April: Yeah, watching the piece you might not know that for a little bit. It took me a while watching it to realize that you weren’t sharing space in it because it looks so very reliant on each other, and the way that you’re sort of…I want to say ‘communicating’ with each other is so…it’s so surprising when it overlaps and you realize, like, “Oh, they’re not touching. Like, they’re not in the same space at the same time,” which is, you know, very appropriate.
Britt: I think it really speaks for the time that the piece transitioned into, with the pandemic and how even though…I mean, Whit and I lived ten minutes down the street from each other but didn’t see each other for eight weeks, until we took walks and waved from a balcony. And it’s this isolating feeling, yes, but still at no point in time did I not feel that she wasn’t with me-
Britt: –as my friend, and so this piece really spoke to that in the film version.
Whitney: Yeah, because the circumstances were changed in such a short amount of time, we were really forced to get creative and adapt to the situation. So we had never imagined this as a video project as dance for film, and because they changed the the platform to be digital, of course, we wanted to adapt as well, but it provided some challenges for us in our physical partnering and also with the musician; you know, we had to seek a Berlin-based drummer. Previously, we were working with Britt’s brother Ryan Davis, who’s based in Virginia, so we kind of used his score as a map that we had previously come up with and then, yeah, David really produced this entire solo in a very short amount of time in an incredible way.
Britt: Bless him. He never even saw us dance the piece physically. He only saw it on video.
Britt: As he made the score.
April: Oh, okay. I was going to ask, like, how it was done technically. You don’t have to give up too many secrets, but what the filming process was like?
Britt: An obstacle course.
Whitney: Yeah, some rehearsing outside, which was quite challenging.
Britt: After being in your kitchen for months, or what felt like months.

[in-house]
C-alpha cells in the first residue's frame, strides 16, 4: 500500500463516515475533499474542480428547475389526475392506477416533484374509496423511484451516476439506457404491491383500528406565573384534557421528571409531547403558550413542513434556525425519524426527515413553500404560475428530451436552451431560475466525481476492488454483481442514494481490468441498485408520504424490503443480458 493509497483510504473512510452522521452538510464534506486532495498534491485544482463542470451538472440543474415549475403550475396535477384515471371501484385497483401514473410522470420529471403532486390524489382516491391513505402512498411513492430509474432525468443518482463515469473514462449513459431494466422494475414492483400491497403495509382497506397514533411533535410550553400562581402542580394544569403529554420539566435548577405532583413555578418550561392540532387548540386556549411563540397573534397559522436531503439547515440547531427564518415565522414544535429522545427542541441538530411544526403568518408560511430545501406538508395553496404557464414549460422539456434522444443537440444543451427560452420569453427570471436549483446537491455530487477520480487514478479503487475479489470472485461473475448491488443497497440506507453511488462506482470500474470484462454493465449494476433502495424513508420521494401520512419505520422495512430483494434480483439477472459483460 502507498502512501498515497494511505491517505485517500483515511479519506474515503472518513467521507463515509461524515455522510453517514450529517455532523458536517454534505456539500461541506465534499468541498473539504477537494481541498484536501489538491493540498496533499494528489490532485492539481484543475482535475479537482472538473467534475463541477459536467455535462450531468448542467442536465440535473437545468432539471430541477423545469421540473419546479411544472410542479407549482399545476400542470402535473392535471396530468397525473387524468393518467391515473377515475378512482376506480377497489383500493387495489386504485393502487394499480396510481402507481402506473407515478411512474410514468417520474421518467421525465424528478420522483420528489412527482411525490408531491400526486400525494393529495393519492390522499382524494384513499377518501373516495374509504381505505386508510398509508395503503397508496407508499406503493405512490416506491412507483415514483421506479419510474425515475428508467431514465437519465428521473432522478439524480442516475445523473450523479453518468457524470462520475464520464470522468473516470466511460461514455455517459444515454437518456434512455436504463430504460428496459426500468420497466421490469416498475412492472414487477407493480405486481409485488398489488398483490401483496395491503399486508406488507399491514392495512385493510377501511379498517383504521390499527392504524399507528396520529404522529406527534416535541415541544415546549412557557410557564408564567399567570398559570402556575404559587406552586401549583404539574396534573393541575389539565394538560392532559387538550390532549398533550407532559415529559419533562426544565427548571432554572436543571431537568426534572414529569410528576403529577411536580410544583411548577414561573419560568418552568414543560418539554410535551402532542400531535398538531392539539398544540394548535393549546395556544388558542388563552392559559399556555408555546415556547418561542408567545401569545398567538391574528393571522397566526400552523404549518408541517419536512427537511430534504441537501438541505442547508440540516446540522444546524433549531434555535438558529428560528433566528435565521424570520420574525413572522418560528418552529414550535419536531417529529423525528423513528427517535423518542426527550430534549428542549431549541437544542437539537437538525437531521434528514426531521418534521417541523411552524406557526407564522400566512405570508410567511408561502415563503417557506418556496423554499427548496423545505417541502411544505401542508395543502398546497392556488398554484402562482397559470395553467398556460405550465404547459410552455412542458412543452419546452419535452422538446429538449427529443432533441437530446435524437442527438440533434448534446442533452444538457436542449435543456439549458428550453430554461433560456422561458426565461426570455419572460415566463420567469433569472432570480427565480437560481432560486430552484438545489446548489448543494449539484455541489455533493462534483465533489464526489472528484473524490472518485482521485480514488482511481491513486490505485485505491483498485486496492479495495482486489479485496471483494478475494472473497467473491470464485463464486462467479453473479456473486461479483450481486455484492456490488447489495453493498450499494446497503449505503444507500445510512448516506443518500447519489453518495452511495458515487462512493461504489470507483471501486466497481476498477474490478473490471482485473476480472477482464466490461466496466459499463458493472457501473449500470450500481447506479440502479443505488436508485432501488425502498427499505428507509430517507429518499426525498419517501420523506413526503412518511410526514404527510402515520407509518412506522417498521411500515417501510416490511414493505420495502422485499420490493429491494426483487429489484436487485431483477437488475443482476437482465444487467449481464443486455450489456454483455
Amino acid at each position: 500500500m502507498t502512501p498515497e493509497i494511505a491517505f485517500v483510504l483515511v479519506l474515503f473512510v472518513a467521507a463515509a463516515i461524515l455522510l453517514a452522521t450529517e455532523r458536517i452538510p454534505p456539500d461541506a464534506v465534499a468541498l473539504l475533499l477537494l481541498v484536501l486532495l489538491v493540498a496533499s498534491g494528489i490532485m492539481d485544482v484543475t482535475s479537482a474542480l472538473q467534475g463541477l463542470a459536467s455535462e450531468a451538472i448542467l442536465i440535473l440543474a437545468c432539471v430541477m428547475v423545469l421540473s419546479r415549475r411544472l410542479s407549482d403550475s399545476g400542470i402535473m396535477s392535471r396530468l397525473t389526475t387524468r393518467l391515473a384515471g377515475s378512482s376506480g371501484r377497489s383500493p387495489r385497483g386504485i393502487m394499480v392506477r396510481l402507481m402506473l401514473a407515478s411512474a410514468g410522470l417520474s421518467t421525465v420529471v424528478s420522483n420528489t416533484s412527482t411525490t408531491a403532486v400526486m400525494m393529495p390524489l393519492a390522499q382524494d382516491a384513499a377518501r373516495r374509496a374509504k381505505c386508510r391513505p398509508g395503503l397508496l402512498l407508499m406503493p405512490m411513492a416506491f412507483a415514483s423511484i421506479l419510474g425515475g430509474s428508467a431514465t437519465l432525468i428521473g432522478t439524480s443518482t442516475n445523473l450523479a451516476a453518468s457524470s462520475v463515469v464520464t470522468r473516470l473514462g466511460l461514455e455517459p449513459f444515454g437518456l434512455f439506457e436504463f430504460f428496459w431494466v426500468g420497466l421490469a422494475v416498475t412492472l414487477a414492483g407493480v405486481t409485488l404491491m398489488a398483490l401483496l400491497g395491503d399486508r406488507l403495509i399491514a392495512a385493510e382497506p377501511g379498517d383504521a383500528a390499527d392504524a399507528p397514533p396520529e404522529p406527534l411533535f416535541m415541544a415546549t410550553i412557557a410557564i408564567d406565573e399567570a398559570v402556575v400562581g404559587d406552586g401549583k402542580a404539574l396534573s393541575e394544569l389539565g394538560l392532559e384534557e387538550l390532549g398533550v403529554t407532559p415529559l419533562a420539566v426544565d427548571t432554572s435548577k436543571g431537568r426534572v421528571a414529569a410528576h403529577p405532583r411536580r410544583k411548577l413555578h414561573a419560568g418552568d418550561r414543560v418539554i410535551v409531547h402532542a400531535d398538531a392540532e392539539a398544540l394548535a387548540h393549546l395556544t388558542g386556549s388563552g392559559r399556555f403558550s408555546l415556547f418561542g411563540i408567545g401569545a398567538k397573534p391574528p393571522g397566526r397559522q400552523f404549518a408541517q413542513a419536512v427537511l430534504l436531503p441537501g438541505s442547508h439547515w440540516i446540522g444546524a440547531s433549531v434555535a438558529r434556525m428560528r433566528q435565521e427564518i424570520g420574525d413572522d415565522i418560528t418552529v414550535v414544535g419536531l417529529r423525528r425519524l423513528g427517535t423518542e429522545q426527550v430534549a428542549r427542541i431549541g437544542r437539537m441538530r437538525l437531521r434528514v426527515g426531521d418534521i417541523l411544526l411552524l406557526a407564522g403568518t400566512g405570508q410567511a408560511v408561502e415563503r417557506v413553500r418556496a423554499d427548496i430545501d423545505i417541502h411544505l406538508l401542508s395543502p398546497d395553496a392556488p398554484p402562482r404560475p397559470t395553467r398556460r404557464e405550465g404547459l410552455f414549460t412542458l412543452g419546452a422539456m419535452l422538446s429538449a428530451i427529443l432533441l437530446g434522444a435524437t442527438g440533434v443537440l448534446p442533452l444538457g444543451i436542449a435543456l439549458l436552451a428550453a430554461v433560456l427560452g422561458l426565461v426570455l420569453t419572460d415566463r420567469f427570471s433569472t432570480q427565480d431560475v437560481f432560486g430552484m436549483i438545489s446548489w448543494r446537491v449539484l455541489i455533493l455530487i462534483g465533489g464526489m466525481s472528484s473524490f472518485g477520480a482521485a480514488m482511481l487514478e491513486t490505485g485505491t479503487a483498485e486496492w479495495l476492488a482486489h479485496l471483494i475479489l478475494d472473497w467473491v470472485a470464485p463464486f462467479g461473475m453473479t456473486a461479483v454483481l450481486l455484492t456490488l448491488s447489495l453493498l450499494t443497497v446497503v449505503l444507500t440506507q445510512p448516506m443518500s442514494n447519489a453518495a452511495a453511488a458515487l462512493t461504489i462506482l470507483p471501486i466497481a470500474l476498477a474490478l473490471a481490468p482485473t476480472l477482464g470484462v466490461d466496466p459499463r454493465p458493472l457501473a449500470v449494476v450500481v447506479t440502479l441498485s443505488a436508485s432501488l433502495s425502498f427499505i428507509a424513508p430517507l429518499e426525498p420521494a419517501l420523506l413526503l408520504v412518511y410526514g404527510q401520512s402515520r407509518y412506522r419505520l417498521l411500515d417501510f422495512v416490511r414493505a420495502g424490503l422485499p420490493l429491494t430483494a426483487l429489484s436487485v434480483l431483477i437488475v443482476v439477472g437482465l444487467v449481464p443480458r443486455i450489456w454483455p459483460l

Whitney: Yeah, lots of exchanging files, digitally, and just a lot of back and forth and a lot of communication to say, “Oh, let’s tweak this this way, or maybe we can make it work this way.” But it did still somehow feel very collaborative in the sense that we were all committed to making it work and making something out of it, you know, especially in a time where art-making was being really challenged, and we weren’t sure how we were going to move forward with that.
Whitney: So I think having that as the base was sort of inspiring enough even though it was so difficult.
April: Right right. I want to ask about the future of the piece; obviously it exists for us to keep watching, but do you imagine that there’s a post-covid future that you’re exploring with this one?
Britt: Absolutely. I’m really happy you’re asking about this because we’ve recently been actually talking about how we’re going to progress with this piece. As you saw, it was two dancers and one musician, and we plan on actually expanding it to be two more sections featuring, every time, two additional dancers and one additional musician. So we have our collaborators here in Berlin that we are hoping to continue to work with, or at least get started working with, post-lockdown; we have one cellist, a pianist, as well as two Berlin-based dancers and two international dancers that we are hoping to collaborate with in the coming years and expand on this piece and see what expands with it, with the theme of duality and self and other in a larger setting and a larger group.
April: Yeah, and it’ll be very interesting to see, like, this is a developmental part of the history of the piece, so I imagine, even post-pandemic, this whole experience will probably influence…wherever it ends up, it’ll be such a huge part of it and it’s history.
Whitney: For sure.
April: So I want to ask a little bit about your other work outside of this piece; how the pandemic and the isolation has affected your creative process in both technical and just, like, your creative thought process sort of way.
Whitney: Yeah, I think it’s been a challenge for us all, in some ways really difficult and in some ways, like I sort of mentioned before, forcing us to get creative, right, and find other alternatives. So, you know, you said in the beginning, like, wow, it’s amazing that we’re speaking from so far apart; and this is something I’ve really enjoyed during this time is being able to connect internationally much more accessibly with people, you know, seeing work that’s happening, seeing what experiences other people, other artists, are having, you know, in the States and in other places in the world. I feel like I’ve had more input available in that sense, and so the international scale is revealing itself in a different way and that’s in some ways pretty inspiring as well.